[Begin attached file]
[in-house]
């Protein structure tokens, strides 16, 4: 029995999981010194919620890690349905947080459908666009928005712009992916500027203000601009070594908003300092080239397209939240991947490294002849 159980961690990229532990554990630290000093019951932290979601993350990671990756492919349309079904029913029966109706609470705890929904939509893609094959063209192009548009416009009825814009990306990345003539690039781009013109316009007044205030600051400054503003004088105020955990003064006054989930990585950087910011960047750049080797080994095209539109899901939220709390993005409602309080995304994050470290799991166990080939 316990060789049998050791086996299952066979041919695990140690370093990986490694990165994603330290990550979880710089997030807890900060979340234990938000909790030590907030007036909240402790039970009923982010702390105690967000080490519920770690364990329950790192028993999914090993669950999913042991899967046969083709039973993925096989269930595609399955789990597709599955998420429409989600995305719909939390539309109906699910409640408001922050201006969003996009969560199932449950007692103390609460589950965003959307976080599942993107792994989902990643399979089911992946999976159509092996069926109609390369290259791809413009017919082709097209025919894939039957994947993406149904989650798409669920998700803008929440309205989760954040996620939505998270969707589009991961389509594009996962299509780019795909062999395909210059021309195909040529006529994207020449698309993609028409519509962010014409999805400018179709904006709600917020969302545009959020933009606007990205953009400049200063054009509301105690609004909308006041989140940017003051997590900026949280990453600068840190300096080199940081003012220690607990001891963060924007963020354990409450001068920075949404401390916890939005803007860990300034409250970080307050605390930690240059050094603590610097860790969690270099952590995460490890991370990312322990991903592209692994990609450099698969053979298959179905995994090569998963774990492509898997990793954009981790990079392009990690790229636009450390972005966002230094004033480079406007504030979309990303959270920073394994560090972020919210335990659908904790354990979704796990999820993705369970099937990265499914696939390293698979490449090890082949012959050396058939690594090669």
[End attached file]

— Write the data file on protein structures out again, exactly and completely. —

[in-house]
């Protein structure tokens, strides 16, 4: 029995999981010194919620890690349905947080459908666009928005712009992916500027203000601009070594908003300092080239397209939240991947490294002849 159980961690990229532990554990630290000093019951932290979601993350990671990756492919349309079904029913029966109706609470705890929904939509893609094959063209192009548009416009009825814009990306990345003539690039781009013109316009007044205030600051400054503003004088105020955990003064006054989930990585950087910011960047750049080797080994095209539109899901939220709390993005409602309080995304994050470290799991166990080939 316990060789049998050791086996299952066979041919695990140690370093990986490694990165994603330290990550979880710089997030807890900060979340234990938000909790030590907030007036909240402790039970009923982010702390105690967000080490519920770690364990329950790192028993999914090993669950999913042991899967046969083709039973993925096989269930595609399955789990597709599955998420429409989600995305719909939390539309109906699910409640408001922050201006969003996009969560199932449950007692103390609460589950965003959307976080599942993107792994989902990643399979089911992946999976159509092996069926109609390369290259791809413009017919082709097209025919894939039957994947993406149904989650798409669920998700803008929440309205989760954040996620939505998270969707589009991961389509594009996962299509780019795909062999395909210059021309195909040529006529994207020449698309993609028409519509962010014409999805400018179709904006709600917020969302545009959020933009606007990205953009400049200063054009509301105690609004909308006041989140940017003051997590900026949280990453600068840190300096080199940081003012220690607990001891963060924007963020354990409450001068920075949404401390916890939005803007860990300034409250970080307050605390930690240059050094603590610097860790969690270099952590995460490890991370990312322990991903592209692994990609450099698969053979298959179905995994090569998963774990492509898997990793954009981790990079392009990690790229636009450390972005966002230094004033480079406007504030979309990303959270920073394994560090972020919210335990659908904790354990979704796990999820993705369970099937990265499914696939390293698979490449090890082949012959050396058939690594090669």